The Dow and S&P 500 stock indexes rose on Monday, extending their recovery from 12-year lows reached this month, as investors became more hopeful that some stabilization may be returning to the banking sector.

But the Nasdaq fell, dragged down by big-cap technology shares due to fears that the recession would continue to hurt business and consumer spending.

Data showing that a gauge of New York State manufacturing activity hit a record low in March also fueled caution.

Banking shares got a boost after Britain's Barclays became the latest bank to say it began 2009 on a strong footing, echoing a refrain heard from the executives of major U.S. banks last week.

Shares of Citigroup rose more than 20 percent to $2.14 on the New York Stock Exchange. Bank of America jumped 10.5 percent to $6.37, while shares of JPMorgan climbed 2.2 percent to $24.27. The KBW bank index <.BKX> rose almost 4 percent.

There's a lack of pessimism right now. A lot of worried investors had a scenario in mind that included a financial meltdown, said Jack Ablin, chief investment officer at Harris Private Bank in Chicago.

Given some of the statements from the banks and some other rhetoric, Fed Chairman Bernanke's appearance in a television interview, maybe investors are taking that meltdown scenario off the table.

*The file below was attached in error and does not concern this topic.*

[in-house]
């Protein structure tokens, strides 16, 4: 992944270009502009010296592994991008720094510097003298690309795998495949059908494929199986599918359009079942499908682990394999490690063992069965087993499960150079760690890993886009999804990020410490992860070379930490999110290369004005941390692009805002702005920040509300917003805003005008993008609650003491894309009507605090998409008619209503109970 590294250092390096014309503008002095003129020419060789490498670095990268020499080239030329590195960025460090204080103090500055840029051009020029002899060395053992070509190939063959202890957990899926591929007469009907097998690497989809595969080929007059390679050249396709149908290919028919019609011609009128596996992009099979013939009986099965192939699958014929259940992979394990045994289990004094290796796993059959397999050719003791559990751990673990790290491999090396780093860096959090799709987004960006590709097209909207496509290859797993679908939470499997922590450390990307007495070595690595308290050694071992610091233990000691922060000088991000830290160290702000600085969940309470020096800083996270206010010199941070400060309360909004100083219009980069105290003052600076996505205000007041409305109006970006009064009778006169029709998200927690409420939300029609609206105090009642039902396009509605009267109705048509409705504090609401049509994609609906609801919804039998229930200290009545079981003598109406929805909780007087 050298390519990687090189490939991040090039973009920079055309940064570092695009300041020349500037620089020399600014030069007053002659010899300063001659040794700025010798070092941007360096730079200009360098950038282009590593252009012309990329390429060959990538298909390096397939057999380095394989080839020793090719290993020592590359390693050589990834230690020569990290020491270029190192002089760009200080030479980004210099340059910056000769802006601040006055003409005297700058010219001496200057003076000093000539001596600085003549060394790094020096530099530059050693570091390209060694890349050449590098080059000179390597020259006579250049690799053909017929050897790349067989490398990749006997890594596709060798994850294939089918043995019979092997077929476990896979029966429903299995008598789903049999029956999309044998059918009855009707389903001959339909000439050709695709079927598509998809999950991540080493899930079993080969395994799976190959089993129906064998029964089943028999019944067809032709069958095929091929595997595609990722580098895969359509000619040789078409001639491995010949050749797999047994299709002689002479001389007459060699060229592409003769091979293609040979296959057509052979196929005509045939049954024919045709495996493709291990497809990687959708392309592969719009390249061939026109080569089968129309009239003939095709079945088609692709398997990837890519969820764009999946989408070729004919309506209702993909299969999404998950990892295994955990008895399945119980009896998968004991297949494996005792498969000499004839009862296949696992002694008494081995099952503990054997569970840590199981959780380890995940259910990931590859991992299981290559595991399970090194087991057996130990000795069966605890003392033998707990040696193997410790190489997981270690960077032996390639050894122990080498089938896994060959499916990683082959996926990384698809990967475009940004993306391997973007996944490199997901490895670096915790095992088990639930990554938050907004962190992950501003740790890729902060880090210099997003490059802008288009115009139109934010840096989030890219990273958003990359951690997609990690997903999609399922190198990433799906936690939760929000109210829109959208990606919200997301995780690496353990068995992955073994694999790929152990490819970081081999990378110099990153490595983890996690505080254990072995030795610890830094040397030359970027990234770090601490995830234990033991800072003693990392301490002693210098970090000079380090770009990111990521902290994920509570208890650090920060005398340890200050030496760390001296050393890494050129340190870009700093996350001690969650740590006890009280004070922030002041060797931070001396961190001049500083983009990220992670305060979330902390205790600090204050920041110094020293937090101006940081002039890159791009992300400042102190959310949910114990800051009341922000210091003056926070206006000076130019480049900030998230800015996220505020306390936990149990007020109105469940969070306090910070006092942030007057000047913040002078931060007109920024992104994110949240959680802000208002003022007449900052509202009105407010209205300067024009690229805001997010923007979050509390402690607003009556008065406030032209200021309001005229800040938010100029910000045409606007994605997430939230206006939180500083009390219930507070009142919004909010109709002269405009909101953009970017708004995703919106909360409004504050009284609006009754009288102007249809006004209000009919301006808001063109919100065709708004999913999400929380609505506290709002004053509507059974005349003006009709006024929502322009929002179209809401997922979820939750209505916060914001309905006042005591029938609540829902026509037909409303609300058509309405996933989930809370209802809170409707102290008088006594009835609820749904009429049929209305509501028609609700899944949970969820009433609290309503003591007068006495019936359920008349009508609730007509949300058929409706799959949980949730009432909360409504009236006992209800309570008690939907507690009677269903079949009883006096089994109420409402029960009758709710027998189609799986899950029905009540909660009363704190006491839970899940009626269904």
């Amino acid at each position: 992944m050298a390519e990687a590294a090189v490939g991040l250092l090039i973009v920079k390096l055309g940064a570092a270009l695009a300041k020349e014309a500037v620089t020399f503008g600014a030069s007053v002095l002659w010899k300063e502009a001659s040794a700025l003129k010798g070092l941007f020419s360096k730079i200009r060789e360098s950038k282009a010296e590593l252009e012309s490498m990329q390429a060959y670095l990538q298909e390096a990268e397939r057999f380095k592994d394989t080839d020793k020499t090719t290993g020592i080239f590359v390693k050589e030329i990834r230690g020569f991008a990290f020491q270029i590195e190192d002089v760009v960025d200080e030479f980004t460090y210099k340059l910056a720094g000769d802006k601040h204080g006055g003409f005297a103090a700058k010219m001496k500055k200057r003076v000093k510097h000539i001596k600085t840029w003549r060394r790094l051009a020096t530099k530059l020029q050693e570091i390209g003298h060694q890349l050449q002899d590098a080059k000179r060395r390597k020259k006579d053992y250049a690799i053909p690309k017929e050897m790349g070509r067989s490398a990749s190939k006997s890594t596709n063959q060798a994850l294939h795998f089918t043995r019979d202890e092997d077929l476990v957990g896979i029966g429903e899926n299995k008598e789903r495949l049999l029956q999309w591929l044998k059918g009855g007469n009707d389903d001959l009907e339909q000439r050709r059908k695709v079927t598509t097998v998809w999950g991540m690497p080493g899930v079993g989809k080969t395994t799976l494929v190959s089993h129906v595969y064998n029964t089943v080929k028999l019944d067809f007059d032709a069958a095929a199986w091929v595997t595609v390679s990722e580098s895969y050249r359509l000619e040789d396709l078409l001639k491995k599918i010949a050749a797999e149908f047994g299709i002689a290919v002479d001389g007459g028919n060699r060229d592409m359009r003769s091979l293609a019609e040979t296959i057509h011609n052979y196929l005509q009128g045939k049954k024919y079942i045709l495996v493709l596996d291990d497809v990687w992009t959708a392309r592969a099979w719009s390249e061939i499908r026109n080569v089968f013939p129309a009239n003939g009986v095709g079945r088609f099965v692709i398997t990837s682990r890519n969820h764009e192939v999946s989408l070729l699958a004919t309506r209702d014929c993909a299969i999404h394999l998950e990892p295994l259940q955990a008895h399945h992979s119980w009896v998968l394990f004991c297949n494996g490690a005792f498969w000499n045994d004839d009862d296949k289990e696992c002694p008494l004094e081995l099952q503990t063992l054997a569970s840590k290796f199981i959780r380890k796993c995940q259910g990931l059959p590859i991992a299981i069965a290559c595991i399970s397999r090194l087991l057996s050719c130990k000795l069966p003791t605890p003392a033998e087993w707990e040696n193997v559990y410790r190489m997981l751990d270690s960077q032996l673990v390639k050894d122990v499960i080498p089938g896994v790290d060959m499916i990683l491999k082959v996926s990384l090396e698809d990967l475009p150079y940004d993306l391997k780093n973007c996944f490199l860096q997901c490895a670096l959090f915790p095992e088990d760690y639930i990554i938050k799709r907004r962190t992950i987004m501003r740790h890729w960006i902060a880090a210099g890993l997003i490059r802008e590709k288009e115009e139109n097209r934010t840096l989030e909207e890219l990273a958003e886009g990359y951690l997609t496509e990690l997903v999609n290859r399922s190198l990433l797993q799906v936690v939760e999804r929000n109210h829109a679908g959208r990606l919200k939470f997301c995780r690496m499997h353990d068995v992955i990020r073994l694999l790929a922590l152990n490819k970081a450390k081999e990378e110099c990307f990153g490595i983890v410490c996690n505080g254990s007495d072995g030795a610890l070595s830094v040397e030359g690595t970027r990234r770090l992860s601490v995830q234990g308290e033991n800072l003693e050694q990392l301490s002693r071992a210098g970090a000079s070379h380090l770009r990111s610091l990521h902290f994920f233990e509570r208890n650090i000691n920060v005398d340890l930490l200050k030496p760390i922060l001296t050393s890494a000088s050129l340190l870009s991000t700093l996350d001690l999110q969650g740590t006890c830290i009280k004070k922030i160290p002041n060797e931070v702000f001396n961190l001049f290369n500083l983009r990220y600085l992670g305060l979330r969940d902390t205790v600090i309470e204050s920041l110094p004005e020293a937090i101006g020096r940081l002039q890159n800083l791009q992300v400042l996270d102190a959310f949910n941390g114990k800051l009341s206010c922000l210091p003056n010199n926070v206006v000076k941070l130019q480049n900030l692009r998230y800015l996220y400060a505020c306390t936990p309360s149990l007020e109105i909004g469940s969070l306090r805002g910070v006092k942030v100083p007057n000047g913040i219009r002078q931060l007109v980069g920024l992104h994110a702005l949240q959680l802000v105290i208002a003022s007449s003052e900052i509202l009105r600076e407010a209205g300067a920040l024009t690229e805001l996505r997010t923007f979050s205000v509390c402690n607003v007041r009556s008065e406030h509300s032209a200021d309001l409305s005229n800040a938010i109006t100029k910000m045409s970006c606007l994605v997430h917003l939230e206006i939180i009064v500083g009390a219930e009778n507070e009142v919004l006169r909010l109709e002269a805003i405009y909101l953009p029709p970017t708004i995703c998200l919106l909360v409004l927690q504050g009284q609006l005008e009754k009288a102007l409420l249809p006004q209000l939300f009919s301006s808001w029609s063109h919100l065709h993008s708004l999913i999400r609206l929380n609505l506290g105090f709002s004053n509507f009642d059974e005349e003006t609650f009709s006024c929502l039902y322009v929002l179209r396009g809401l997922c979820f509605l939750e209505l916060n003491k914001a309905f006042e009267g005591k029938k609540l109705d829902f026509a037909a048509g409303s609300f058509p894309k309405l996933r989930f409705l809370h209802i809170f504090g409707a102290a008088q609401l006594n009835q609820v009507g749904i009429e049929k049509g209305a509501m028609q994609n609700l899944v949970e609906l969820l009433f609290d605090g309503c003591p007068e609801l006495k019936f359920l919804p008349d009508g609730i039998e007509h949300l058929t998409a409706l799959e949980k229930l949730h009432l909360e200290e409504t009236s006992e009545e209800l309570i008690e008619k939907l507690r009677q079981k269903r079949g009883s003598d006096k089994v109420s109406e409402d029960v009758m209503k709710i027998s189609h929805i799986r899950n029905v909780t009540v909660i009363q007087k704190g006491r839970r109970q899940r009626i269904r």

The Dow Jones industrial average <.DJI> gained 48.11 points, or 0.67 percent, to 7,272.09. The Standard & Poor's 500 Index <.SPX> added 6.10 points, or 0.81 percent, to 762.65. The Nasdaq Composite Index <.IXIC> dropped 5.70 points, or 0.40 percent, to 1,425.80.

Software maker Oracle Corp was the top drag on Nasdaq, down 4 percent at $14.95, while the semiconductor index <.SOXX> declined 2 percent.

While we may have dodged the bullet in the financial system the fact remains that the economy is going to be weak and spending is going to be slow, Ablin said. You also have sector rotation out of tech into more beaten-down financials.

Federal Reserve Chairman Ben Bernanke, speaking in a taped interview on Sunday, suggested the U.S. recession could last most of the year and said the biggest risk was that the political will needed to fix the fractured financial system could be lacking.

(Reporting by Ellis Mnyandu, Editing by Chizu Nomiyama)